(Reporting by Valerie Volcovici, editing by Ros Krasny and David Gregorio)
Wednesday, December 4, 2013
In Germany, Chicago energy experts find lessons for Midwest
By Kari Lydersen
Chicago energy experts who spent a week in Germany and Brussels in mid-November on a fact-finding expedition came back with a complicated take on Germany’s famous Energiewende, the sweeping transition to clean and renewable energy.
They were highly impressed with the fact that unlike the U.S., Germany has a cohesive national energy policy, and that it has meant rapid adoption of solar and wind power, including through substantial governmental support and subsidies.
But they also learned how Germany has in some ways been a victim of its own success, with the swift transition to solar and wind and the closure of nuclear plants raising reliability issues.
“They’ve been successful beyond their wildest dreams – there’s so much solar and wind coming on to their grid that it’s actually destabilizing their grid,” said Rachel Bronson, vice president of studies for the Chicago Council on Global Affairs, which convened the delegation along with the Konrad Adenauer Stiftung (KAS) – a think tank affiliated with German Conservative political parties. “It’s exciting, but there is too much (renewable power) coming on at times, and sometimes not enough.”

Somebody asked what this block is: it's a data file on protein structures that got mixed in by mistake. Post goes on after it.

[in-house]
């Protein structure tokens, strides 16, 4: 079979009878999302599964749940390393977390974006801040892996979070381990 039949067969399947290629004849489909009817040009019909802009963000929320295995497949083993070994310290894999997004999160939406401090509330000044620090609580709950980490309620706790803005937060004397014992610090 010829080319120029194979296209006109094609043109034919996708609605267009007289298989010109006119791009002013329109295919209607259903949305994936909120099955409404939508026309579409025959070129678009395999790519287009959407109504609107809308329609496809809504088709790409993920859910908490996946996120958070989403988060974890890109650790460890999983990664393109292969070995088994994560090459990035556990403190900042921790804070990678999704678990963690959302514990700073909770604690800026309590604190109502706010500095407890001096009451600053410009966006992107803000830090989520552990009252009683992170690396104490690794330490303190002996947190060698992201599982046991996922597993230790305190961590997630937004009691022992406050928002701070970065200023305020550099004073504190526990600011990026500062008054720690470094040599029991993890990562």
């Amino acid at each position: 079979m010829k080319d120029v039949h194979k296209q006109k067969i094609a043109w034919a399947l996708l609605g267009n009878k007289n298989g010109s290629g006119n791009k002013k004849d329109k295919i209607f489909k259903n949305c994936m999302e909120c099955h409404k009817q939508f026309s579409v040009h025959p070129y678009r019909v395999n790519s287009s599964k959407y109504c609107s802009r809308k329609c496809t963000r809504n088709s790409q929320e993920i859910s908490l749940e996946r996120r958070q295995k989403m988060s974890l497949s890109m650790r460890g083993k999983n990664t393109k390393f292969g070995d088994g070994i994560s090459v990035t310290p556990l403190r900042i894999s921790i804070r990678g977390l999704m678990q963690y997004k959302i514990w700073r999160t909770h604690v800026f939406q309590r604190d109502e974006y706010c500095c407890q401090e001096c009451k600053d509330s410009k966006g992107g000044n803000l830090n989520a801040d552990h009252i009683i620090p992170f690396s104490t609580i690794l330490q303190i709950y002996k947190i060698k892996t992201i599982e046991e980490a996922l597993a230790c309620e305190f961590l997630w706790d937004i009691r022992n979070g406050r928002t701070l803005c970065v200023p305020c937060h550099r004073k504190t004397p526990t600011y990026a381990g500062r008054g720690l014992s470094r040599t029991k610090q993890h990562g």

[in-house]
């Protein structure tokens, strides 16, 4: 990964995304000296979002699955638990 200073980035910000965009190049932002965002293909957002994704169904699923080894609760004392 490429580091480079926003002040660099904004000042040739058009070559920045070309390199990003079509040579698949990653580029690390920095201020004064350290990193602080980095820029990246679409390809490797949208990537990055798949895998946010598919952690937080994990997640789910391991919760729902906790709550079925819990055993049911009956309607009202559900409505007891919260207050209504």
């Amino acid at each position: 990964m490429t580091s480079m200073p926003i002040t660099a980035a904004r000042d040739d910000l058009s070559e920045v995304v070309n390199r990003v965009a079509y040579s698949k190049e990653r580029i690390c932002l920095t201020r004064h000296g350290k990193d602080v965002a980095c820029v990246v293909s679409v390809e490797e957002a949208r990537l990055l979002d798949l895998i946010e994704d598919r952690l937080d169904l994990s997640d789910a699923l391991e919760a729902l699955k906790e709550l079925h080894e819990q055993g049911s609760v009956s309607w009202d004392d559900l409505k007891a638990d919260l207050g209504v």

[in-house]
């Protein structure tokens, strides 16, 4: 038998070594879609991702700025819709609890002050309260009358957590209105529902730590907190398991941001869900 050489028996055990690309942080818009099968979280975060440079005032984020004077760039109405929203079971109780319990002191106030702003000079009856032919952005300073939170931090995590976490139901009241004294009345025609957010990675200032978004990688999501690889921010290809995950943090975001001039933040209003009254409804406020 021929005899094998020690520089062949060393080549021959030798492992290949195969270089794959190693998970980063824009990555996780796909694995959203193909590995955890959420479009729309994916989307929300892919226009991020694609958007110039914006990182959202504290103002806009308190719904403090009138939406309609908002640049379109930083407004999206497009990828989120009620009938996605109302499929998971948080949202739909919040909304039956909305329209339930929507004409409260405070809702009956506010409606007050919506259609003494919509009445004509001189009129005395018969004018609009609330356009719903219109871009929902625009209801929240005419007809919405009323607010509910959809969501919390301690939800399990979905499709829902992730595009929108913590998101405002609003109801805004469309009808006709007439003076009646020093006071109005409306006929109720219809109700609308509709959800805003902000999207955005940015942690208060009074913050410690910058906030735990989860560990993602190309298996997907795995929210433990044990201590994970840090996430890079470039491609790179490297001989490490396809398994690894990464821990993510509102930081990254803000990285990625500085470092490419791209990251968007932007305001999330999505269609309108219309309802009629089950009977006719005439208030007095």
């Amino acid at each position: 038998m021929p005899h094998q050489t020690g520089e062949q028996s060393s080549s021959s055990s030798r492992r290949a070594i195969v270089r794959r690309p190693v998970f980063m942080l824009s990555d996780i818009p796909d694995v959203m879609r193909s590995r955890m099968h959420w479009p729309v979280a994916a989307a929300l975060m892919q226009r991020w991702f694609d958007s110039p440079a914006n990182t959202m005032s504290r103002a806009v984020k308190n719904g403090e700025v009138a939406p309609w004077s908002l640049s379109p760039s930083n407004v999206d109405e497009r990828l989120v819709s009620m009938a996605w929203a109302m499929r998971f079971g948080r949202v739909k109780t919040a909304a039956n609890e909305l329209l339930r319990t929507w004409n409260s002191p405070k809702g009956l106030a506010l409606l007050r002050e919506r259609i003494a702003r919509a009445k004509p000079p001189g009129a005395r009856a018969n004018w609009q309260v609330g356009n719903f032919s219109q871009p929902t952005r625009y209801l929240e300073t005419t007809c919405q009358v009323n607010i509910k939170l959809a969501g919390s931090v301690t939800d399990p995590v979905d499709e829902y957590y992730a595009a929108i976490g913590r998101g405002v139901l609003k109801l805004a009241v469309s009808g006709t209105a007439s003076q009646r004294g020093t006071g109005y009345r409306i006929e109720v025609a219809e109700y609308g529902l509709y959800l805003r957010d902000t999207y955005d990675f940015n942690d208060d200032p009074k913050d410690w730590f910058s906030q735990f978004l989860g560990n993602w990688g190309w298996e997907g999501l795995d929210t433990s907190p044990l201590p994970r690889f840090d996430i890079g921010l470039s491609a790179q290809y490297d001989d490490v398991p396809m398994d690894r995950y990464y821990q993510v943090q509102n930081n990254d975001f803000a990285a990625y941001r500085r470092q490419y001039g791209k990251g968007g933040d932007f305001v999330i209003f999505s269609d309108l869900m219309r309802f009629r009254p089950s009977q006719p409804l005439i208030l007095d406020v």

“There are some days where they get 80 percent of their energy from renewable energy, and some days they get one percent,” added Tom Wolf, executive director of the Energy Council of the Illinois Chamber of Commerce. “When the sun shines and the wind blows, they’ve built up so much that even on average they have more energy from renewable than from nuclear.
“A lot of people in this country would consider that an incredible victory, and it is amazing,” Wolf added. “But now the problems happen. I’ll call them challenges rather than problems.”
Another delegation member — Howard Learner, executive director of the Environmental Law & Policy Center — had a more “glass-half-full” take.